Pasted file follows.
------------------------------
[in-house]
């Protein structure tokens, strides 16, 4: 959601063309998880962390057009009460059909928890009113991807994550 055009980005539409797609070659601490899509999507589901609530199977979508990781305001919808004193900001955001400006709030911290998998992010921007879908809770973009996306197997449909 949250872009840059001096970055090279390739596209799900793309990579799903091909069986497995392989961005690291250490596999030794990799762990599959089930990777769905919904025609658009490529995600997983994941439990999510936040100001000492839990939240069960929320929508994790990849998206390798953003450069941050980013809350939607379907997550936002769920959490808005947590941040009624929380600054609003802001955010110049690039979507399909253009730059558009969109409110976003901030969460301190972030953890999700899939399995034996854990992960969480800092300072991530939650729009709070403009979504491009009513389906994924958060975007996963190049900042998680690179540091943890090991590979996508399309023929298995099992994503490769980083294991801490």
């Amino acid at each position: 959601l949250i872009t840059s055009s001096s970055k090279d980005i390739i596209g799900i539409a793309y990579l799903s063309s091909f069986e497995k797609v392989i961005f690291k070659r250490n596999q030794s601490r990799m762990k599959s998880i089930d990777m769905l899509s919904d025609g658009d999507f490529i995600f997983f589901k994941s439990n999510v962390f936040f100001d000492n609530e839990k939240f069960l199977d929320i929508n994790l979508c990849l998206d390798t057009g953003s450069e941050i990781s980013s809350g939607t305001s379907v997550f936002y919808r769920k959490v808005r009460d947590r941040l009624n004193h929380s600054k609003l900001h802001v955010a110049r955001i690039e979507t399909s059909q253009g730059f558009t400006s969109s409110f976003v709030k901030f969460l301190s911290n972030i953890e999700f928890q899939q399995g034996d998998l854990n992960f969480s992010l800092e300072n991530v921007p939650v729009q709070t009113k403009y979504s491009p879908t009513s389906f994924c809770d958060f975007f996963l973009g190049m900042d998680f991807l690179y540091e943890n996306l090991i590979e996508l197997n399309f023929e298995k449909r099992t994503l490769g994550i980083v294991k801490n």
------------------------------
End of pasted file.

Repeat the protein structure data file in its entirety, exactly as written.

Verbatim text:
[in-house]
């Protein structure tokens, strides 16, 4: 959601063309998880962390057009009460059909928890009113991807994550 055009980005539409797609070659601490899509999507589901609530199977979508990781305001919808004193900001955001400006709030911290998998992010921007879908809770973009996306197997449909 949250872009840059001096970055090279390739596209799900793309990579799903091909069986497995392989961005690291250490596999030794990799762990599959089930990777769905919904025609658009490529995600997983994941439990999510936040100001000492839990939240069960929320929508994790990849998206390798953003450069941050980013809350939607379907997550936002769920959490808005947590941040009624929380600054609003802001955010110049690039979507399909253009730059558009969109409110976003901030969460301190972030953890999700899939399995034996854990992960969480800092300072991530939650729009709070403009979504491009009513389906994924958060975007996963190049900042998680690179540091943890090991590979996508399309023929298995099992994503490769980083294991801490």
């Amino acid at each position: 959601l949250i872009t840059s055009s001096s970055k090279d980005i390739i596209g799900i539409a793309y990579l799903s063309s091909f069986e497995k797609v392989i961005f690291k070659r250490n596999q030794s601490r990799m762990k599959s998880i089930d990777m769905l899509s919904d025609g658009d999507f490529i995600f997983f589901k994941s439990n999510v962390f936040f100001d000492n609530e839990k939240f069960l199977d929320i929508n994790l979508c990849l998206d390798t057009g953003s450069e941050i990781s980013s809350g939607t305001s379907v997550f936002y919808r769920k959490v808005r009460d947590r941040l009624n004193h929380s600054k609003l900001h802001v955010a110049r955001i690039e979507t399909s059909q253009g730059f558009t400006s969109s409110f976003v709030k901030f969460l301190s911290n972030i953890e999700f928890q899939q399995g034996d998998l854990n992960f969480s992010l800092e300072n991530v921007p939650v729009q709070t009113k403009y979504s491009p879908t009513s389906f994924c809770d958060f975007f996963l973009g190049m900042d998680f991807l690179y540091e943890n996306l090991i590979e996508l197997n399309f023929e298995k449909r099992t994503l490769g994550i980083v294991k801490n």